Madness In Wide Sargasso Sea

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Madness as Identity Fragmentation The main focus of this essay is to prove that the madness experienced by a few of the characters in Wide Sargasso Sea is not necessarily an inherent mental illness, but rather a consequence of the stress that colonialism, patriarchy and/or the consequence of existing between spaces has placed on the identity of each of the individuals. Madness in this sense is the fragmentation of an identity, something that both Antoinette and Rochester experience as they find themselves displaced in the world of Wide Sargasso Sea. Wide Sargasso Sea is a complex post-colonial feminist text. The story is deeply psychological, and offers insight into a story never told. It was written to be the voice for the silenced and marginalized…show more content…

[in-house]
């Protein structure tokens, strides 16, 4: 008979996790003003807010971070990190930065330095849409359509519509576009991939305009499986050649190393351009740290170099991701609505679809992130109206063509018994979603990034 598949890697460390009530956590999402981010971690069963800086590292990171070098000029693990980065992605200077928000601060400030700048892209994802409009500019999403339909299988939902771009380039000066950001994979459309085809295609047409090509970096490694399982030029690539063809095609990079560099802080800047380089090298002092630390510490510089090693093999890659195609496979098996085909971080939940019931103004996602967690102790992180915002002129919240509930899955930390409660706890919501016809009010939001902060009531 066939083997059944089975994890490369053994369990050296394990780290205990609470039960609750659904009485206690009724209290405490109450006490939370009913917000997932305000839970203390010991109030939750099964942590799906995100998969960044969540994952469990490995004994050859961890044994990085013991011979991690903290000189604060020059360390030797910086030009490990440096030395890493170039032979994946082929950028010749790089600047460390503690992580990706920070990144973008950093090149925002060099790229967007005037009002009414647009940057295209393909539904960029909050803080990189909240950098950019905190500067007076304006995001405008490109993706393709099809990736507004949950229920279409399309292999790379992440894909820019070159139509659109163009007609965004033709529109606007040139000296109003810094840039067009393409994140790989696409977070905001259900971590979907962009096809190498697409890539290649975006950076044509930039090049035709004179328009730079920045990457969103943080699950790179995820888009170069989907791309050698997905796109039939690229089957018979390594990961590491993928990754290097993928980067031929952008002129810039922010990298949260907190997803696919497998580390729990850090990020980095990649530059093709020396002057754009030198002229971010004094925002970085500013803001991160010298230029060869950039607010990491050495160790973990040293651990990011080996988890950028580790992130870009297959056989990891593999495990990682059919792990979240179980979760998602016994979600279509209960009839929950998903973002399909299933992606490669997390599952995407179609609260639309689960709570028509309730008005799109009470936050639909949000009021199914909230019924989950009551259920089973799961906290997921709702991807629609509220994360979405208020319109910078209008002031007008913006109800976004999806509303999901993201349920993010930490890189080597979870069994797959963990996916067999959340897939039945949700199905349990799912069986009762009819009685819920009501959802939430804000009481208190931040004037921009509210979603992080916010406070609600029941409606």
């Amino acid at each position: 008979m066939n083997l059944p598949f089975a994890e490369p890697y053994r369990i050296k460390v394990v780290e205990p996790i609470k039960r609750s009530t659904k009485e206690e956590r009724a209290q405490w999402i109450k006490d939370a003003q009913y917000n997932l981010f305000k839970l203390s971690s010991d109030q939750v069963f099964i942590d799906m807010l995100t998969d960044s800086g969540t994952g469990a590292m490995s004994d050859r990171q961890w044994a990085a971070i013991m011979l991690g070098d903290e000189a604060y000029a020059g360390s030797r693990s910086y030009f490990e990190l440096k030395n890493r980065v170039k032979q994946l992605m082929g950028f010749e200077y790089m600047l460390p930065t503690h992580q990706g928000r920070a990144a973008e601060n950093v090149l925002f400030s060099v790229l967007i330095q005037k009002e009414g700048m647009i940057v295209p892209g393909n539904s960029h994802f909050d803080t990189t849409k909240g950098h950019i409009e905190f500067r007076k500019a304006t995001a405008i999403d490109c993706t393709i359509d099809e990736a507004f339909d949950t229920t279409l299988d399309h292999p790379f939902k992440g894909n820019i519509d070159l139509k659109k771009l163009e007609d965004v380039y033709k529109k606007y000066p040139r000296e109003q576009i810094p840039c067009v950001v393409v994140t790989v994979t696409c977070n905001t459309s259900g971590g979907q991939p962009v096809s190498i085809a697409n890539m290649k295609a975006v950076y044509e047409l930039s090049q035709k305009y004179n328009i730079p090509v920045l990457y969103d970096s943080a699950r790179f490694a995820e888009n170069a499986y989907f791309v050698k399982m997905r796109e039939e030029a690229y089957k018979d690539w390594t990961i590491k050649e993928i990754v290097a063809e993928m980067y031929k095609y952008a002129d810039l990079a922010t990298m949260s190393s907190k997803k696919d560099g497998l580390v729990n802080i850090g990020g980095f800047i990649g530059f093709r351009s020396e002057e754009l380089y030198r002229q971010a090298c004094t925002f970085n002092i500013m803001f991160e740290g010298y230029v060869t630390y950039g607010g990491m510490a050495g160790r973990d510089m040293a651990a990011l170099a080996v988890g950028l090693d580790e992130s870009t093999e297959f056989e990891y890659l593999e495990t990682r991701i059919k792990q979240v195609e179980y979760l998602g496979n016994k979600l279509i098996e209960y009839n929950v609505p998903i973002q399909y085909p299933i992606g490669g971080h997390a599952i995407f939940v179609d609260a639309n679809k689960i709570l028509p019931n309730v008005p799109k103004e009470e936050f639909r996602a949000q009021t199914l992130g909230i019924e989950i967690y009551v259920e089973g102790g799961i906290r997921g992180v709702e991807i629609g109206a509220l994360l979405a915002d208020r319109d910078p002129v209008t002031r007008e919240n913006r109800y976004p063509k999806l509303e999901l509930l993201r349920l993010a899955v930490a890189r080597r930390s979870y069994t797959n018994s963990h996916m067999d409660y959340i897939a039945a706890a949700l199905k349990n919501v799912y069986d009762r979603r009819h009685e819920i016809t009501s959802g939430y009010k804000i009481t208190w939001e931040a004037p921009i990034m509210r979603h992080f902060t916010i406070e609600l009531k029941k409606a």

After all, the novel sets out to explain the origin of Antoinette’s madness through her own narrative, something she was denied in Jane Eyre. The definition of madness is quite critical in Wide Sargasso Sea as Antoinette is premeditated to lose her sanity due to the original plot in Jane Eyre. There are two types of madness discussed in the novel. The first type is madness as an inherent mental illness. This is carried over from Jane Eyre, and described to be the underlying cause of Antoinette’s madness. In Wide Sargasso Sea, it is Daniel Cosway—in his first letter—that informs Rochester that Antoinette’s family suffers from madness. Daniel writes, ‘There is madness in that family. Old Cosway die raving like his father before him’ and further writes about Mrs Cosway’s descent into madness, and that Antoinette is showing the same symptoms (Part Two, 58-59). Depending on the perspective, this could be seen as something Rochester echoes in Jane Eyre, ‘Bertha Mason is mad; and she came of a mad family;—idiots and maniacs of three generations!’ (249). The second reading of madness is one more commonly explored in literature as a theme to emphasize the devastating effects of losing one’s identity or past. In Colonialism and Cultural Identity, Hogan writes about how identity is separated into two parts according to Lacan theory: practical identity and reflective identity. Practical identity, Hogan writes, is ordinary, habitual, or confident individual action, but individual action interwoven with other individual actions, including those of others (83). In conjunction with practical identity is reflective identity. Reflective identity is one’s self-image, what one thinks of oneself conceptually and perceptually. In Lacan terms it is a constituted ego formed by the recognition of what one is seen and spoken as by others (84). This is divided into two phases. The first phase, The Mirror Stage, occurs in
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